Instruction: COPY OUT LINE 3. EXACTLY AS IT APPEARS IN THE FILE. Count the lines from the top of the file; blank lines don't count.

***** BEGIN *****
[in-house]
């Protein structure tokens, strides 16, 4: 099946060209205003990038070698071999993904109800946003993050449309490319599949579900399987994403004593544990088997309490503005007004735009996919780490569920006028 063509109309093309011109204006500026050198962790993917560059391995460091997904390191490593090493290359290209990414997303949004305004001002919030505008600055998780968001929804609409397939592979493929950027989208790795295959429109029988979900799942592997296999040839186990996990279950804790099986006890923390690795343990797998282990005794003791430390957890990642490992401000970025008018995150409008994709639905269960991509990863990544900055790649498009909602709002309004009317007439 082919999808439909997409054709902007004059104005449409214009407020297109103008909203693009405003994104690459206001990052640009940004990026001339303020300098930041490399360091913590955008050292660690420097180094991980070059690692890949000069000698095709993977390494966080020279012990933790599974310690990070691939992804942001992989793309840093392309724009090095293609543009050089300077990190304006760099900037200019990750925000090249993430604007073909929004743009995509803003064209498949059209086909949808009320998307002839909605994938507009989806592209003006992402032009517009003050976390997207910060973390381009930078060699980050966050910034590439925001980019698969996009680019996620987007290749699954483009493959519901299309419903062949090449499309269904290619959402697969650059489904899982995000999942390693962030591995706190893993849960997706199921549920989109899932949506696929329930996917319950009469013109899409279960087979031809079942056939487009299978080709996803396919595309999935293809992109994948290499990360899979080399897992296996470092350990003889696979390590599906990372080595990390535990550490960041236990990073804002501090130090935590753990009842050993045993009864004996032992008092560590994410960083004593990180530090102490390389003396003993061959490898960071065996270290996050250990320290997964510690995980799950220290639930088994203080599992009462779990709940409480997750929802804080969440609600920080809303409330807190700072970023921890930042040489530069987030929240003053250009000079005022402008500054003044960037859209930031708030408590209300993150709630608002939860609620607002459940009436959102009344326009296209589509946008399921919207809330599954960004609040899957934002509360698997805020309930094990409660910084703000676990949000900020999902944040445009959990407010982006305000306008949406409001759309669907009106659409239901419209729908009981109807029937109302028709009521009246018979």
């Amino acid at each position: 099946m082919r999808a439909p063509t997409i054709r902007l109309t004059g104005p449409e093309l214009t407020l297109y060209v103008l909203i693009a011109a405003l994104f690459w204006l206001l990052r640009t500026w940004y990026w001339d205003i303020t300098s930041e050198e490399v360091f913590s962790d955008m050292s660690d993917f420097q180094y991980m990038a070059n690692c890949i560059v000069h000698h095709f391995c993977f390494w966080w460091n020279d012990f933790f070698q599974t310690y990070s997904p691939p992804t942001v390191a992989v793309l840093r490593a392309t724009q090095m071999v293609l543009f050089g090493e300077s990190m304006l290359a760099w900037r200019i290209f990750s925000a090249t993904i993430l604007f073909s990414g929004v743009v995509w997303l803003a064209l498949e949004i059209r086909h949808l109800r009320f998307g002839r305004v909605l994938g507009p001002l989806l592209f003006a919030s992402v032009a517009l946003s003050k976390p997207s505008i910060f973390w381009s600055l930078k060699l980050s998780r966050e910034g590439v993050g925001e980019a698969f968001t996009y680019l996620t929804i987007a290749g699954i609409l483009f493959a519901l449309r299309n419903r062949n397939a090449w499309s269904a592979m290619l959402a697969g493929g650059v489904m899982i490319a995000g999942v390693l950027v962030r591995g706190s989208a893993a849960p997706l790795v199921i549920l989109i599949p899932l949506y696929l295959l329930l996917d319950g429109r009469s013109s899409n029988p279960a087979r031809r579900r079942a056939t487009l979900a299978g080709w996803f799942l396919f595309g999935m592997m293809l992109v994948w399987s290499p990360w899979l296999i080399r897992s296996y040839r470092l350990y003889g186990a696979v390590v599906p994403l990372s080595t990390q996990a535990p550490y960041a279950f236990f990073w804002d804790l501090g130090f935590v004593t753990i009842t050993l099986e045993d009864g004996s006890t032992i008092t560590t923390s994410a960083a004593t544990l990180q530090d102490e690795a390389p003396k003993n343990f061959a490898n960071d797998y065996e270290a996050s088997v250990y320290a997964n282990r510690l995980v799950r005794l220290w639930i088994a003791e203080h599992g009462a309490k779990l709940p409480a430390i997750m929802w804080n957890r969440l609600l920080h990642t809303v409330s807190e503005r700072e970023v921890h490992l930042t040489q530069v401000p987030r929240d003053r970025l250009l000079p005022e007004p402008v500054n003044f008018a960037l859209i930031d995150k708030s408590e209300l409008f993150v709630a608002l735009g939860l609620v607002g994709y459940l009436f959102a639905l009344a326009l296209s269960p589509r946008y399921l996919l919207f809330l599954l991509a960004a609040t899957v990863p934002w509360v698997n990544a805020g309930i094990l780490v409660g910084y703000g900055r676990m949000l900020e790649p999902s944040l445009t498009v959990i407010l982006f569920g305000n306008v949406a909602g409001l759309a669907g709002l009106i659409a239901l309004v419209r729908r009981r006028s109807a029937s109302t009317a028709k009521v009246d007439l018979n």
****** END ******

């Amino acid at each position: 099946m082919r999808a439909p063509t997409i054709r902007l109309t004059g104005p449409e093309l214009t407020l297109y060209v103008l909203i693009a011109a405003l994104f690459w204006l206001l990052r640009t500026w940004y990026w001339d205003i303020t300098s930041e050198e490399v360091f913590s962790d955008m050292s660690d993917f420097q180094y991980m990038a070059n690692c890949i560059v000069h000698h095709f391995c993977f390494w966080w460091n020279d012990f933790f070698q599974t310690y990070s997904p691939p992804t942001v390191a992989v793309l840093r490593a392309t724009q090095m071999v293609l543009f050089g090493e300077s990190m304006l290359a760099w900037r200019i290209f990750s925000a090249t993904i993430l604007f073909s990414g929004v743009v995509w997303l803003a064209l498949e949004i059209r086909h949808l109800r009320f998307g002839r305004v909605l994938g507009p001002l989806l592209f003006a919030s992402v032009a517009l946003s003050k976390p997207s505008i910060f973390w381009s600055l930078k060699l980050s998780r966050e910034g590439v993050g925001e980019a698969f968001t996009y680019l996620t929804i987007a290749g699954i609409l483009f493959a519901l449309r299309n419903r062949n397939a090449w499309s269904a592979m290619l959402a697969g493929g650059v489904m899982i490319a995000g999942v390693l950027v962030r591995g706190s989208a893993a849960p997706l790795v199921i549920l989109i599949p899932l949506y696929l295959l329930l996917d319950g429109r009469s013109s899409n029988p279960a087979r031809r579900r079942a056939t487009l979900a299978g080709w996803f799942l396919f595309g999935m592997m293809l992109v994948w399987s290499p990360w899979l296999i080399r897992s296996y040839r470092l350990y003889g186990a696979v390590v599906p994403l990372s080595t990390q996990a535990p550490y960041a279950f236990f990073w804002d804790l501090g130090f935590v004593t753990i009842t050993l099986e045993d009864g004996s006890t032992i008092t560590t923390s994410a960083a004593t544990l990180q530090d102490e690795a390389p003396k003993n343990f061959a490898n960071d797998y065996e270290a996050s088997v250990y320290a997964n282990r510690l995980v799950r005794l220290w639930i088994a003791e203080h599992g009462a309490k779990l709940p409480a430390i997750m929802w804080n957890r969440l609600l920080h990642t809303v409330s807190e503005r700072e970023v921890h490992l930042t040489q530069v401000p987030r929240d003053r970025l250009l000079p005022e007004p402008v500054n003044f008018a960037l859209i930031d995150k708030s408590e209300l409008f993150v709630a608002l735009g939860l609620v607002g994709y459940l009436f959102a639905l009344a326009l296209s269960p589509r946008y399921l996919l919207f809330l599954l991509a960004a609040t899957v990863p934002w509360v698997n990544a805020g309930i094990l780490v409660g910084y703000g900055r676990m949000l900020e790649p999902s944040l445009t498009v959990i407010l982006f569920g305000n306008v949406a909602g409001l759309a669907g709002l009106i659409a239901l309004v419209r729908r009981r006028s109807a029937s109302t009317a028709k009521v009246d007439l018979n």